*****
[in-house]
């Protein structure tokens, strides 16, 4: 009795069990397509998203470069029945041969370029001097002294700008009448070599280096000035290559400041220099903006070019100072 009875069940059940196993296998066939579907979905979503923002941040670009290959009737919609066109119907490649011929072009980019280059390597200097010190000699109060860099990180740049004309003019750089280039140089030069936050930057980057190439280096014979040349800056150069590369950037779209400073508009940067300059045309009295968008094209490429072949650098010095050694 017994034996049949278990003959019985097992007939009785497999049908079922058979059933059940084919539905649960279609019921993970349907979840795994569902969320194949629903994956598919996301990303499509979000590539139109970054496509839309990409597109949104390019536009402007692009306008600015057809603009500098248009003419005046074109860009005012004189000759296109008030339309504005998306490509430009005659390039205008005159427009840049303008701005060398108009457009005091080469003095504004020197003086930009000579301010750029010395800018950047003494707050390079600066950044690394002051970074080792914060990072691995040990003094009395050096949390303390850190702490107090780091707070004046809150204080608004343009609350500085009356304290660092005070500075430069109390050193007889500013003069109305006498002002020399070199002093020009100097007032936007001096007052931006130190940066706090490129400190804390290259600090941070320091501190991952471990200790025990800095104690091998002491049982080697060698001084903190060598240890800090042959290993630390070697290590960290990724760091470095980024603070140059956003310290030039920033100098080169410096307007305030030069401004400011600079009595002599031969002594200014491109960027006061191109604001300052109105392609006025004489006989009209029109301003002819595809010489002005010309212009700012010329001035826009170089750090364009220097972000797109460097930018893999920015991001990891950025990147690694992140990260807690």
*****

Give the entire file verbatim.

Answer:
[in-house]
């Protein structure tokens, strides 16, 4: 009795069990397509998203470069029945041969370029001097002294700008009448070599280096000035290559400041220099903006070019100072 009875069940059940196993296998066939579907979905979503923002941040670009290959009737919609066109119907490649011929072009980019280059390597200097010190000699109060860099990180740049004309003019750089280039140089030069936050930057980057190439280096014979040349800056150069590369950037779209400073508009940067300059045309009295968008094209490429072949650098010095050694 017994034996049949278990003959019985097992007939009785497999049908079922058979059933059940084919539905649960279609019921993970349907979840795994569902969320194949629903994956598919996301990303499509979000590539139109970054496509839309990409597109949104390019536009402007692009306008600015057809603009500098248009003419005046074109860009005012004189000759296109008030339309504005998306490509430009005659390039205008005159427009840049303008701005060398108009457009005091080469003095504004020197003086930009000579301010750029010395800018950047003494707050390079600066950044690394002051970074080792914060990072691995040990003094009395050096949390303390850190702490107090780091707070004046809150204080608004343009609350500085009356304290660092005070500075430069109390050193007889500013003069109305006498002002020399070199002093020009100097007032936007001096007052931006130190940066706090490129400190804390290259600090941070320091501190991952471990200790025990800095104690091998002491049982080697060698001084903190060598240890800090042959290993630390070697290590960290990724760091470095980024603070140059956003310290030039920033100098080169410096307007305030030069401004400011600079009595002599031969002594200014491109960027006061191109604001300052109105392609006025004489006989009209029109301003002819595809010489002005010309212009700012010329001035826009170089750090364009220097972000797109460097930018893999920015991001990891950025990147690694992140990260807690």